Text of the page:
The study by Thomas et al. (2015) consisted of 154 patients aged 18-70 years. One of the main inclusion criteria was access to a personal computer and the Internet. The exclusion criteria are similar to Mouodi et al. (2009). There were two groups: 77 individuals assigned to the Internet Behavioral Intervention (IBI) and 77 individuals assigned to the Internet-delivered eating and activity control (IDEA) group, considered as a control group. The primary outcome was measured after three months (weight-loss parameters), and the secondary outcome was measured after six months (changes in weight-control behaviors parameters). The main difference with the study of Mouodi et al. (2015) is the measurement of different parameters in primary and secondary outcomes.

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Results of Study

The study reported by Mouodi et al. (2015) shows that the increase in healthy lifestyle choices and overall weight progress was the most significant in the high-intensity group which experienced modifications in dietary and physical activity plans. From a long-term perspective, high-intensity intervention demonstrated a significant influence on healthy lifestyle choices. As Moudie et al. (2019) report, the introduction of physical activity plan modifications leads to an improved healthy lifestyle among middle-aged individuals in a long-term perspective, whereas calorie deficit is effective only in a short-term period. These results help identify scientific evidence for including physical activity in obesity treatment. It is crucial to base the clinical recommendations on scientific evidence for two reasons. First, evidence-based medicine must use scientific evidence to support its claims. Second, the involvement of scientific proof enhances the persuasiveness of clinical advice.

The article by Thomas et al. (2015) helps NPs themselves in structuring their advice and formulating the obesity treatment strategy. It is not just educational materials only, but it is the developed program of interventions that helps achieve weight loss and improve a healthy lifestyle from a long-term perspective. Internet Behavioral Intervention, which consisted of “12 weekly multimedia behavioral lessons, a website for submitting self-monitoring data, and weekly automated feedback provided to the participant on their progress to date” (Thomas et al., 2015, p. 10), promoted interventions in dietary and physical activity plans. The control group was assigned to an “education-only” control condition. The results demonstrate that IBI led to significantly larger weight losses. The reason for that is the inclusion in a community and the presence of timely feedback on their progress. For the nursing practice, it means that to be effective in a long-term perspective, interventions in physical activity plans should consist of educational measures and full feedback on the progress and the individual’s achievements.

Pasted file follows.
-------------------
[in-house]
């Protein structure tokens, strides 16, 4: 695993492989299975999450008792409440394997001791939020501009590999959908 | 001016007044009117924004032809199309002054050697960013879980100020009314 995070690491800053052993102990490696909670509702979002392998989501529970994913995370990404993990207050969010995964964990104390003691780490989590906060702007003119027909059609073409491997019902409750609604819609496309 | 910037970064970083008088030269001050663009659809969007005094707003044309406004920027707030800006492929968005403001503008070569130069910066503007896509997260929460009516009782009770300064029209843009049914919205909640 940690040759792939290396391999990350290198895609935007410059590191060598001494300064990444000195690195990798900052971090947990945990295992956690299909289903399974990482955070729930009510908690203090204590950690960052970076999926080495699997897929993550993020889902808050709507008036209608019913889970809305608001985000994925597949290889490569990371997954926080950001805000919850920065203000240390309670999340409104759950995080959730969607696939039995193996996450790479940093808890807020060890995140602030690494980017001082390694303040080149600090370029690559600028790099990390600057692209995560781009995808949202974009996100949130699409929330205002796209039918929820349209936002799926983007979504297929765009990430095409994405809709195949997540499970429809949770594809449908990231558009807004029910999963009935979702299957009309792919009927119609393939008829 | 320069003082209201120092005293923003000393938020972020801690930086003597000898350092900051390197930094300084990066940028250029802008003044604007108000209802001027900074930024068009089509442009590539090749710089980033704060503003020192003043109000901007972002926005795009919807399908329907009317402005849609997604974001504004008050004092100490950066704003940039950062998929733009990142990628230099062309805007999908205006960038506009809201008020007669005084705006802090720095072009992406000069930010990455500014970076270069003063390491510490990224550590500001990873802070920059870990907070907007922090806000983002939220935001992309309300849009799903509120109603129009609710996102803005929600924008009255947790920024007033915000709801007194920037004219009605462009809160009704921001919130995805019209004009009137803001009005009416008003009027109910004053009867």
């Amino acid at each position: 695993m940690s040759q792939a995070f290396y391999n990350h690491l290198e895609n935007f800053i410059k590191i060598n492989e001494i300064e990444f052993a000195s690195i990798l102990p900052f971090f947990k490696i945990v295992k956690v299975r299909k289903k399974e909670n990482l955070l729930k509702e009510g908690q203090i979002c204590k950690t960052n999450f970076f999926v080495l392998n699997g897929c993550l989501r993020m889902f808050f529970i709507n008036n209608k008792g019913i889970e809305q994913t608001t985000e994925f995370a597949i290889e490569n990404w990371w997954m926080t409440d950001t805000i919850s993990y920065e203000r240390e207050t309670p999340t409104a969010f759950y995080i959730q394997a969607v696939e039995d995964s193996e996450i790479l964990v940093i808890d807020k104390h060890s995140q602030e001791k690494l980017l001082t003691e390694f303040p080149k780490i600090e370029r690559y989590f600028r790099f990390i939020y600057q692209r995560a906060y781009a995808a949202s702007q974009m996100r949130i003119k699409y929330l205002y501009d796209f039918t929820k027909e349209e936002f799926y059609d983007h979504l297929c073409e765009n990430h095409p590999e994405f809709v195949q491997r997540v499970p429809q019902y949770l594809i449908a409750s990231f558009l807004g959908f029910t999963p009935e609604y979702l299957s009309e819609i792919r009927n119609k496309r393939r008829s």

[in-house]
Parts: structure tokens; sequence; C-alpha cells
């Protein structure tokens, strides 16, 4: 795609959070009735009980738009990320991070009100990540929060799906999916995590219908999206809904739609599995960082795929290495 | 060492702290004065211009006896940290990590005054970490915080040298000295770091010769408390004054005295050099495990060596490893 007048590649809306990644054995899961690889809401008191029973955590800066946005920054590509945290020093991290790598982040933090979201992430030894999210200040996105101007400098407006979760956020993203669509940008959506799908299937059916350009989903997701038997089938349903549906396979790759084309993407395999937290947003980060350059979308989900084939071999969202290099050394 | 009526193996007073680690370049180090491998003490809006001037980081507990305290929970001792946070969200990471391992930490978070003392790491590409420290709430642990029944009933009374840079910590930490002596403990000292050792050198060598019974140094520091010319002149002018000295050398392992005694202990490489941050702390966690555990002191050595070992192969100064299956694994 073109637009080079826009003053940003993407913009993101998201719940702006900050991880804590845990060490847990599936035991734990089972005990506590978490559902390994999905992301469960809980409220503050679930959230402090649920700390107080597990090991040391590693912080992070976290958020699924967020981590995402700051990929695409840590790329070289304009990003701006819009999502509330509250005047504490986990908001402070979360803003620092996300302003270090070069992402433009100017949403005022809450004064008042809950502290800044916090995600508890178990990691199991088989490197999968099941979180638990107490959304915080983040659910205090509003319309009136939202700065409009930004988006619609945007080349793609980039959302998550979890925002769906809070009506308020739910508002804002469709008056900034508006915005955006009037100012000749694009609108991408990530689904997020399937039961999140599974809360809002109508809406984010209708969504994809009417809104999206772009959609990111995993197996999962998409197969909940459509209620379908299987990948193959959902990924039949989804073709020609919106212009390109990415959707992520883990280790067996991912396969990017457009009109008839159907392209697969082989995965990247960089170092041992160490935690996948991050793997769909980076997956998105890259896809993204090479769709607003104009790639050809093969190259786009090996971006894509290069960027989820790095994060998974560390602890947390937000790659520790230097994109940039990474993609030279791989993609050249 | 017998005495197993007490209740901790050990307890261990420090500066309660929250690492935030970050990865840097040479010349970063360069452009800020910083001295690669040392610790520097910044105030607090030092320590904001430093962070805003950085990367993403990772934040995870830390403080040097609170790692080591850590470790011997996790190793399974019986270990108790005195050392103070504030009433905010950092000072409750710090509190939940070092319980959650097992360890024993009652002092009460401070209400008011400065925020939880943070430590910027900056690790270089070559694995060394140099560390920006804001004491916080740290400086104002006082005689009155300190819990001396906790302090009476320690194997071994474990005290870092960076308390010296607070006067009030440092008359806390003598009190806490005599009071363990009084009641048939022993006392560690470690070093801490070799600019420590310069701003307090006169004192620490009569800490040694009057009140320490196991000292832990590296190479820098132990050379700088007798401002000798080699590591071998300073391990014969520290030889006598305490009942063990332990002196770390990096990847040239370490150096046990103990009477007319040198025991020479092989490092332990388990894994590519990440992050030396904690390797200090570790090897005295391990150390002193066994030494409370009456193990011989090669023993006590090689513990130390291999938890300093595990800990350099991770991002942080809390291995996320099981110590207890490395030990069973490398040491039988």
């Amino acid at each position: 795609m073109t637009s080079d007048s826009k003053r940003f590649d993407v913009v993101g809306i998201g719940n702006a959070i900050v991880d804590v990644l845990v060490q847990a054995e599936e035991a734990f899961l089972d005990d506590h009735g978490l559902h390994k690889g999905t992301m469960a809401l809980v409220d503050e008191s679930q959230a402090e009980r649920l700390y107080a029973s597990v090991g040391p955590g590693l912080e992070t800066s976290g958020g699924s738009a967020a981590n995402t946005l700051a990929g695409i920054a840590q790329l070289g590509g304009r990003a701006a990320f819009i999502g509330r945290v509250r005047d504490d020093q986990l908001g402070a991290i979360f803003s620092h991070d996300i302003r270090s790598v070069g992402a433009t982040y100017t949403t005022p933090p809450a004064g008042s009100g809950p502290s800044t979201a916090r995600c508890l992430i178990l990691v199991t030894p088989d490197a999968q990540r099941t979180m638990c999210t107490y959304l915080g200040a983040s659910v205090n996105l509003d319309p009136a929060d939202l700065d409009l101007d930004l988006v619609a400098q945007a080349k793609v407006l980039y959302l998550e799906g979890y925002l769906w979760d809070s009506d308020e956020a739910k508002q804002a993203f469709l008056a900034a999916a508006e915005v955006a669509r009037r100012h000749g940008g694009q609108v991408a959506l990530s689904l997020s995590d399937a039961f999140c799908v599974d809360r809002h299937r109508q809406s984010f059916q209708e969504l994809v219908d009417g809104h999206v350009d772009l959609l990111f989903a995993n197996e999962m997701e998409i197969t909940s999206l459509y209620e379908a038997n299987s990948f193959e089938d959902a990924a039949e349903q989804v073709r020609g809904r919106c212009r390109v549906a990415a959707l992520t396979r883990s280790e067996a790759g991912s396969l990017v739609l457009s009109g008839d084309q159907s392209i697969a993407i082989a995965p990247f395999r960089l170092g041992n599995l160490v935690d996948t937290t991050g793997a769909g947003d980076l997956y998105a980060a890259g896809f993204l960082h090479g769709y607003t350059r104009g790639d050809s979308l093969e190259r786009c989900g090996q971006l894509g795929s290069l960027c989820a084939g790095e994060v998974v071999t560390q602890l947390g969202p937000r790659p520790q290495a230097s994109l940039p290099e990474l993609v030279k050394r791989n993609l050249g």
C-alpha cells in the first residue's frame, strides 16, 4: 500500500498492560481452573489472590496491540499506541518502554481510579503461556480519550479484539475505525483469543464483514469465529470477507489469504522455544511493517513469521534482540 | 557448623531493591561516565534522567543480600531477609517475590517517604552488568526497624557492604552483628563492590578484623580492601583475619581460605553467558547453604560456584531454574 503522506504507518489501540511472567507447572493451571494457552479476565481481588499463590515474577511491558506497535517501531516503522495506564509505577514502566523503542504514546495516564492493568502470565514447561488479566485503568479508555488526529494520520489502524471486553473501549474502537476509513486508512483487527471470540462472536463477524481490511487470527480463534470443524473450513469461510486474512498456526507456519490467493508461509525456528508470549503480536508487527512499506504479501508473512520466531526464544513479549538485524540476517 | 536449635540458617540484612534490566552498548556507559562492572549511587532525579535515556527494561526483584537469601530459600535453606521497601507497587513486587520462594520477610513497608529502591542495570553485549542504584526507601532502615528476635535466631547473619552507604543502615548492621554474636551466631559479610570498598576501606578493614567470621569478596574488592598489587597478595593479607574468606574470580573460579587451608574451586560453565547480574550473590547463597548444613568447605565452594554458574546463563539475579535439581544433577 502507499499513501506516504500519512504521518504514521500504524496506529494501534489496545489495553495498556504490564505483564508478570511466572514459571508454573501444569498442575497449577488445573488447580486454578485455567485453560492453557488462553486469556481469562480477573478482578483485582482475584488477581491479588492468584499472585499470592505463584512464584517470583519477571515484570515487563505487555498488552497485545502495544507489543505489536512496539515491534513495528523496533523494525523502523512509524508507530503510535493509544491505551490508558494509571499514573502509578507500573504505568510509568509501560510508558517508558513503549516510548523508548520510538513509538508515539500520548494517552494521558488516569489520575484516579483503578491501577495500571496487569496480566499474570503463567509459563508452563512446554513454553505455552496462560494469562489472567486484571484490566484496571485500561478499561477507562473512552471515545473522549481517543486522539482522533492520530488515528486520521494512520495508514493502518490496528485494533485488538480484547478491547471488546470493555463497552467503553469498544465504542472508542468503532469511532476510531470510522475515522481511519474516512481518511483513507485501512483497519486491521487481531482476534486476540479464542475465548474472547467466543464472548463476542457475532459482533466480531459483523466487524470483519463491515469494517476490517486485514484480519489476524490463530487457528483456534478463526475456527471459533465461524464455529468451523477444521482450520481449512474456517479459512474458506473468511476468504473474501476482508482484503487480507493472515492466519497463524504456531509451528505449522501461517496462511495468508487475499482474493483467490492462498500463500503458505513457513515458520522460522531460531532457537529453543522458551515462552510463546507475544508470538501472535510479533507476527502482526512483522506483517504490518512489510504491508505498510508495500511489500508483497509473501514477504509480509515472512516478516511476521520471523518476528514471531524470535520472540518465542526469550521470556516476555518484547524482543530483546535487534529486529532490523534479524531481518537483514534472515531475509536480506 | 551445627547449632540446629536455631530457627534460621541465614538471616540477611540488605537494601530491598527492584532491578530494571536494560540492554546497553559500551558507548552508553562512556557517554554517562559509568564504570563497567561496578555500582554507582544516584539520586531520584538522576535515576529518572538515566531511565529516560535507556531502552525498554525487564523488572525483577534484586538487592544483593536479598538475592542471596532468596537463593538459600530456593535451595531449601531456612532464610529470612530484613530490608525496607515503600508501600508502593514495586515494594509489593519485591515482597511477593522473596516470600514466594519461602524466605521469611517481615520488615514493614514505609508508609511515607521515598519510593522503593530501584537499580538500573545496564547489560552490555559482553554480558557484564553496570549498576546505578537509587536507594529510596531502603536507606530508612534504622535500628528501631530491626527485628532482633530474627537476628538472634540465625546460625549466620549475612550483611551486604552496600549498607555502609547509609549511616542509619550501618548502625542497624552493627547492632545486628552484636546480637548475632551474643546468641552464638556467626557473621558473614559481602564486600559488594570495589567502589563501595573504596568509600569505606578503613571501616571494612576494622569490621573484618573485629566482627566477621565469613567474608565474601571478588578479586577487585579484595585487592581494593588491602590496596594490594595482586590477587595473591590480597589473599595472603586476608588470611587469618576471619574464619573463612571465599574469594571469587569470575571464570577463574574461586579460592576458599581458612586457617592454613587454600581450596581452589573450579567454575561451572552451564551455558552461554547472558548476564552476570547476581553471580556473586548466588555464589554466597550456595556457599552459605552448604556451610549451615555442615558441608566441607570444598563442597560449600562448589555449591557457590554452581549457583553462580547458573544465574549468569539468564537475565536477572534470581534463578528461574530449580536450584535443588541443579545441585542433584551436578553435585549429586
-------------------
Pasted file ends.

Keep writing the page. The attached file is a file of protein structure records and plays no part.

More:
Outcomes Comparison

The anticipated outcomes for the PICOT question match the outcomes of the chosen articles. It is common knowledge that physical activity is a favorable addition to the overall obesity treatment weight. Thus, it was safe to state such a hypothesis for the PICOT question. However, it was essential to understand whether there is scientific evidence for that and whether the extent to which the modification of physical activity plans is significant enough to advocate such intervention in the treatment plan. Another critical thing to consider was a type of intervention in physical activity plan modification. Contrary to the initial hypothesis, not every intervention exhibits noteworthy results in a 6-months perspective.

References

Mouodi, S., Hosseini, S. R., Ghadimi, R., Cumming, R. G., Bijani, A., Mouodi, M., & Zahed Pasha, Y. (2019). Lifestyle Interventions to Promote Healthy Nutrition and Physical Activity in Middle-Age (40-60 Years) Adults: A Randomized Controlled Trial in the North of Iran. Journal of research in health sciences, 19(1), e00434.

Thomas, J. G., Leahey, T. M., & Wing, R. R. (2015). An Automated Internet Behavioral Weight-Loss Program by Physician Referral: A Randomized Controlled Trial. Diabetes Care, 38(1), 9–15.

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StudyCorgi. (2022, January 6). Obesity: Diet Management in Adult Patients. Retrieved from https://studycorgi.com/obesity-diet-management-in-adult-patients/

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StudyCorgi. (2022, January 6). Obesity: Diet Management in Adult Patients. https://studycorgi.com/obesity-diet-management-in-adult-patients/

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1. StudyCorgi. "Obesity: Diet Management in Adult Patients." January 6, 2022. https://studycorgi.com/obesity-diet-management-in-adult-patients/.


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StudyCorgi. "Obesity: Diet Management in Adult Patients." January 6, 2022. https://studycorgi.com/obesity-diet-management-in-adult-patients/.

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StudyCorgi. 2022. "Obesity: Diet Management in Adult Patients." January 6, 2022. https://studycorgi.com/obesity-diet-management-in-adult-patients/.

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StudyCorgi. (2022) 'Obesity: Diet Management in Adult Patients'. 6 January.